Persistence (computer science)

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This article is about state outliving processes. For immutable data structures, see Persistent data structure.

In computer science, persistence refers to the characteristic of state that outlives the process that created it. Without this capability, state would only exist in RAM, and would be lost when this RAM loses power, such as a computer shutdown.[1]

This is achieved in practice by storing the state as data in non-volatile storage such as a hard drive or flash memory, most basically via serialization of the data to a storable format, and then saving the data to a file.

Picture editing programs or word processors, for example, achieve state persistence by saving their documents to files.

Orthogonal or transparent persistence[edit]

Persistence is said to be "orthogonal" or "transparent" when it is implemented as an intrinsic property of the execution environment of a program. An orthogonal persistence environment does not require any specific actions by programs running in it to retrieve or save their state.

Non-orthogonal persistence requires data to be written and read to and from storage using specific instructions in a program, resulting in the use of persist as a transitive verb: On completion, the program persists the data.

The advantage of orthogonal persistence environments is simpler and less error-prone programs.

Adoption[edit]

Orthogonal persistence is widely adopted in operating systems for hibernation and in platform virtualization systems such as VMware and VirtualBox for state saving.

Research prototype languages such as PS-algol, Napier88, Fibonacci and pJama, successfully demonstrated the concepts along with the advantages to programmers. As Java developed, the more traditional mechanism of serialization and, later, JAXB bindings, gave similar functionality to programmers. Perl has two well-defined interfaces for providing alternate semantics to fetches and stores on its basic data types, "tie" and "overload," both of which are often used to provide orthogonal interfaces to persistent storage methods.[citation needed]

Persistence techniques[edit]

System images[edit]

Main article: System image

Using system images is the simplest persistence strategy. Notebook hibernation is an example of orthogonal persistence using a system image because it does not require any actions by the programs running on the machine. An example of non-orthogonal persistence using a system image is a simple text editing program executing specific instructions to save an entire document to a file.

Shortcomings: State changes made to a system after its last image was saved are lost in the case of a system failure or shutdown. Saving an image for every single change would be too time-consuming for most systems, so images are not used as the single persistence technique for critical systems.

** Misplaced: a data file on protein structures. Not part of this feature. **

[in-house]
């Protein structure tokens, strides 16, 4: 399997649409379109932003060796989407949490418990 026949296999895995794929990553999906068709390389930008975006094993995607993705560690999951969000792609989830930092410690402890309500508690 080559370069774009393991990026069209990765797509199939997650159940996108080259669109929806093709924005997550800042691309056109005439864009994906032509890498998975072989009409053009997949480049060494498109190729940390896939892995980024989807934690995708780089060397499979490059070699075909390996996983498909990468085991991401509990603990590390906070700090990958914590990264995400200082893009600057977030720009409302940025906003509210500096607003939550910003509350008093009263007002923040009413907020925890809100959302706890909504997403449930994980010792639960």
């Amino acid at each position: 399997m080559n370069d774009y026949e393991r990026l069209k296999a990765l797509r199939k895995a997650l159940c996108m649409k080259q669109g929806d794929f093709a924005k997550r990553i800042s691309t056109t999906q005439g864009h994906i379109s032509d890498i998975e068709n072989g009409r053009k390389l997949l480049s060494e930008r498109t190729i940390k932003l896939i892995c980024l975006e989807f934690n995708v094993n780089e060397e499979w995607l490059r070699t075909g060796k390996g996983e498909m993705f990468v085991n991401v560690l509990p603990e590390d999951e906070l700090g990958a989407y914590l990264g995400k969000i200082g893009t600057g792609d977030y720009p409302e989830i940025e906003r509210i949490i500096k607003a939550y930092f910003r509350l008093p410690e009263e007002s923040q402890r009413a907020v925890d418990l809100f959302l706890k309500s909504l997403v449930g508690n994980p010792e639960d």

Journals[edit]

Main article: Journal (computing)

Using journals is the second simplest persistence technique. Journaling is the process of storing events in a log before each one is applied to a system. Such logs are called journals.

On startup, the journal is read and each event is reapplied to the system, avoiding data loss in the case of system failure or shutdown.

The entire "Undo/Redo" history of user commands in a picture editing program, for example, when written to a file, constitutes a journal capable of recovering the state of an edited pictures at any point in time.

Journals are used by journaling file systems, prevalent systems and database management systems where they are also called "transaction logs" or "redo logs".

Shortcomings: Journals are often combined with other persistence techniques so that the entire (potentially large) history of all system events does not have to be reapplied on system startup.

Dirty writes[edit]

This technique is the writing to storage of only those portions of system state that have been modified (are dirty) since their last write. Sophisticated document editing applications, for example, will use dirty writes to save only those portions of a document that were actually changed since the last save.

Shortcomings: This technique requires state changes to be intercepted within a program. This is achieved in a non-transparent way by requiring specific storage-API calls or in a transparent way with automatic program transformation. This results in code that is slower than native code and more complicated to debug.

Persistence layers[edit]

Any software layer that makes it easier for a program to persist its state is generically called a persistence layer. Most persistence layers will not achieve persistence directly but will use an underlying database management system.

System prevalence[edit]

Main article: System Prevalence

System prevalence is a technique that combines system images and transaction journals, mentioned above, to overcome their limitations.

Shortcomings: A prevalent system must have enough RAM to hold the entire system state.

Database management systems (DBMSs)[edit]

Main article: DBMS

DBMSs use a combination of the dirty writes and transaction journaling techniques mentioned above. They provide not only persistence but also other services such as queries, auditing and access control.

Persistent operating systems[edit]

Persistent operating systems are operating systems that remain persistent even after a crash or unexpected shutdown. Operating systems that employ this ability include

References[edit]

  1. ^ "Why persistent storage is a good thing". Microsoft Blog. 2005-07-14. Retrieved 2014-04-05. 

See also[edit]